The poll also found overwhelming support for the bill's other provisions.
A new poll of West Virginia voters has found overwhelming support for the paid leave provisions in President Joe Biden's Build Back Better jobs package, but both of the state's U.S. senators have been trying to stop them from becoming law.
The survey, released Tuesday by Paid Leave for All Action, an advocacy group pushing for paid leave policies, and Global Strategy Group, a national public opinion research firm, found that 80% of West Virginia voters support "ensuring paid leave for all U.S. workers suffering from a serious illness," while just 18% oppose it.
By a 75%-23% margin, they also support "ensuring paid leave for all U.S. workers caring for a seriously ill family member" and back "ensuring paid leave for all U.S. workers caring for a new child" 72%-26%.
Last month, the House passed its version of the $1.75 trillion Build Back Better climate change and caregiving infrastructure bill. It included a provision that would give up to four weeks of paid leave for workers in those situations.
The bill passed 220-213, despite all three members of the West Virginia delegation, Republican Reps. David McKinley, Carol Miller, and Alex Mooney, and the rest of the GOP House minority voting no.
The Senate is expected to take up the package before the end of December. The Democratic majority in the upper chamber is still working out changes to the bill to get the needed 50 votes to pass it under budget reconciliation rules, with Vice President Kamala Harris able to break any ties.
West Virginia Democratic Sen. Joe Manchin has indicated that he supports the overall framework but that he has qualms about the paid leave provisions.
"I've been very clear where I stand on that," he told reporters on Nov. 17, reiterating that he did not like the idea of including the House-backed paid leave section in the final bill.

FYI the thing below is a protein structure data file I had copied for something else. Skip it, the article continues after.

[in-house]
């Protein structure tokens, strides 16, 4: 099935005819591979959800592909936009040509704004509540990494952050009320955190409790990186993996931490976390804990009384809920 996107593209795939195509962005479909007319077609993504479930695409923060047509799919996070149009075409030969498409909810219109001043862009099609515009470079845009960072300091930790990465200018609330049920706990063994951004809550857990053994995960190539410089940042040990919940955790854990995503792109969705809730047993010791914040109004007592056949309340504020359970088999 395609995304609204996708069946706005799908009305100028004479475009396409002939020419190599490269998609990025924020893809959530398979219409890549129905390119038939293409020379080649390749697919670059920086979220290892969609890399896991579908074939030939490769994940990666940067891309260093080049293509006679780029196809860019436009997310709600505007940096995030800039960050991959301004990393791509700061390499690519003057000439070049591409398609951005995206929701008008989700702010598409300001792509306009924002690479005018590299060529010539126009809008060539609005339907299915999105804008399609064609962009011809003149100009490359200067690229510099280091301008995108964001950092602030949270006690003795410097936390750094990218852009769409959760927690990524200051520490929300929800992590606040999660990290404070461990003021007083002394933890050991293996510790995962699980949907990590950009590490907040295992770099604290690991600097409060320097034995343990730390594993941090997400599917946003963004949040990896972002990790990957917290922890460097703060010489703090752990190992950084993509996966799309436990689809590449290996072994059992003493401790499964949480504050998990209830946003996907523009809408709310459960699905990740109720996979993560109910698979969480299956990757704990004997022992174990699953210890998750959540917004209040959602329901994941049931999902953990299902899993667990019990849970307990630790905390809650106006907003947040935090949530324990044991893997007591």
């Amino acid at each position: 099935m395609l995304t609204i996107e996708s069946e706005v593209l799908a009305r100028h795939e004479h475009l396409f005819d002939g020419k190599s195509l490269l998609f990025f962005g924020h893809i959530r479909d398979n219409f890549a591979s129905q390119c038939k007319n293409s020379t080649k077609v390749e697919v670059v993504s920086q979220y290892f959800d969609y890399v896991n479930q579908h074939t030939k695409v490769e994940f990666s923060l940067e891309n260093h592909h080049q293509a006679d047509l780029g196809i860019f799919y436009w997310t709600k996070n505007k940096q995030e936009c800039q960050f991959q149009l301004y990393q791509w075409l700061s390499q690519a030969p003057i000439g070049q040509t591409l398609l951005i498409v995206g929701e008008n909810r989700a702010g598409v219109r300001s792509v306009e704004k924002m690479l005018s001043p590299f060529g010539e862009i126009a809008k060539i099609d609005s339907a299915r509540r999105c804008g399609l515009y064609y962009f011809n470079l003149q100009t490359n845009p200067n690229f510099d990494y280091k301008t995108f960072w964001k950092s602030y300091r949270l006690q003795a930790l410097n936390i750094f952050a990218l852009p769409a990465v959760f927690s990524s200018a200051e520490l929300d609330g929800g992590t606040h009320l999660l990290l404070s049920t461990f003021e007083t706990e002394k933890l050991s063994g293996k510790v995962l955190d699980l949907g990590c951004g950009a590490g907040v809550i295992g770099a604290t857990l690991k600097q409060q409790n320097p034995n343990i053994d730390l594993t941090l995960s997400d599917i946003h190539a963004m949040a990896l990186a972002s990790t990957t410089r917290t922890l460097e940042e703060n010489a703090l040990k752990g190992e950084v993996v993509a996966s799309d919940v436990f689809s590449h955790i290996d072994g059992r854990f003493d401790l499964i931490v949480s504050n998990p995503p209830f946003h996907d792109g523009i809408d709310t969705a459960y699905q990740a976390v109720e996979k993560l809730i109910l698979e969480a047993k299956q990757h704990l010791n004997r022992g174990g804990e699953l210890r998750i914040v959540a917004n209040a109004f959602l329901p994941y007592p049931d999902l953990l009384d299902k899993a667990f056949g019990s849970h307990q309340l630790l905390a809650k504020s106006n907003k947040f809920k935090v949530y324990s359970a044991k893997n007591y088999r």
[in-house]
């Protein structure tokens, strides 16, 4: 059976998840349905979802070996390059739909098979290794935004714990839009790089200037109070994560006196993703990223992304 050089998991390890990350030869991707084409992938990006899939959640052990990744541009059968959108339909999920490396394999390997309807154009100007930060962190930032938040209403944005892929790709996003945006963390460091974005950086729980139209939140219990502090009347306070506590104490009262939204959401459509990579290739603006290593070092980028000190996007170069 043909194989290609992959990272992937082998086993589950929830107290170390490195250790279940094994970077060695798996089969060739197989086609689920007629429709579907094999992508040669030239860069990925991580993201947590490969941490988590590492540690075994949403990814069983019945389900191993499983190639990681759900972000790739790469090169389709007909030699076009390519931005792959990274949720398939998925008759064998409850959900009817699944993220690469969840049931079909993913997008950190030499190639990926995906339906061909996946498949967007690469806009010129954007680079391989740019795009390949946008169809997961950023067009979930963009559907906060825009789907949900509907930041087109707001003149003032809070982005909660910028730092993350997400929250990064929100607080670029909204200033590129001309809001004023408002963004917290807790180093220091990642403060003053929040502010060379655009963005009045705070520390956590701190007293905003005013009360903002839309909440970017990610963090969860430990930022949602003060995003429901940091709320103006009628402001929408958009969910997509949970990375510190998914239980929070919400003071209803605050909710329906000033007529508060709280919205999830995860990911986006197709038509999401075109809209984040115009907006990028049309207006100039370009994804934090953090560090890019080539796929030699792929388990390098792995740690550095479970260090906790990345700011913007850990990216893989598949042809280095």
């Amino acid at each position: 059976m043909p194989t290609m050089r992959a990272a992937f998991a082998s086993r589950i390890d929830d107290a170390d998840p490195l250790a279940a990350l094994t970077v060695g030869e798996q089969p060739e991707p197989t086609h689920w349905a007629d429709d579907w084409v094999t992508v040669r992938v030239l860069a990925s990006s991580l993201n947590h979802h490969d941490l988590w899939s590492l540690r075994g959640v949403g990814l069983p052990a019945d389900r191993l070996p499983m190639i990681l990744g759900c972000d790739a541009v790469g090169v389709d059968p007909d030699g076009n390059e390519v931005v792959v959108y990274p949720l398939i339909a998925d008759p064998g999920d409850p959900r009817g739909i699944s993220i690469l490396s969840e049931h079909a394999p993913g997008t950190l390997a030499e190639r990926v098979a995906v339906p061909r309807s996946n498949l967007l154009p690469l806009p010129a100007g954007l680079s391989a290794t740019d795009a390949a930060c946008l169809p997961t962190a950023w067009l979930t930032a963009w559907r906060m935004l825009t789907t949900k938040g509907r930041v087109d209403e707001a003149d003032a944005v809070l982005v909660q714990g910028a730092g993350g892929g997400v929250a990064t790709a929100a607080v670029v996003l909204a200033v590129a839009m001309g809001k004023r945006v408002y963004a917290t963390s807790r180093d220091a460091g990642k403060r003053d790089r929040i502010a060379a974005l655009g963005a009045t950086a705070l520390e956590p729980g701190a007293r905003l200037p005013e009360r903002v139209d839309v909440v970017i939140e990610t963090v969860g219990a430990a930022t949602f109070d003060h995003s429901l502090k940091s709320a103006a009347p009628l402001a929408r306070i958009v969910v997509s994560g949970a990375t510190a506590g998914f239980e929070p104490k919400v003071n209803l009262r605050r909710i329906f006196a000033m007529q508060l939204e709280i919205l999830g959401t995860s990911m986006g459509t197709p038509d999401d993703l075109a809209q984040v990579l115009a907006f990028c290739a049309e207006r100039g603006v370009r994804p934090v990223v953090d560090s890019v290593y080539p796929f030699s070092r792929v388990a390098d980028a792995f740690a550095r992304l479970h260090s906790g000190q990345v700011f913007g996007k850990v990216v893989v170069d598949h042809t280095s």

Manchin has not committed to passing any bill this year, with or without paid leave, but Senate Majority Leader Chuck Schumer said Monday he is hopeful his caucus will pass something "before Christmas."
Like the rest of her GOP colleagues, West Virginia's other senator, Shelley Moore Capito, has opposed the entire plan, calling it "a reckless taxing and spending bill" and "way over the top."
The new poll shows her constituents also back many of the other key provisions in the package.
It found 81%-17% support for "allowing Medicare to negotiate prescription drug prices and cover hearing benefits," 58%-37% support for universal pre-K, 69%-30% support for "building and renovating affordable housing so that it is energy efficient," and 54% -39% support for extending the expanded child tax credit.
The Biden administration released a fact sheet in October noting that the Build Back Better framework would be especially beneficial for the state.
It noted that the affordable child care provisions would help address "a major strain for families in West Virginia, where the average annual cost of a child care center for a toddler is $5,871"; provide quality free preschool "to more than 27,753 additional 3- and 4-year-olds [in West Virginia] per year"; and provide "free school meals to an additional 38,000 students" in the state.
Published with permission of The American Independent Foundation.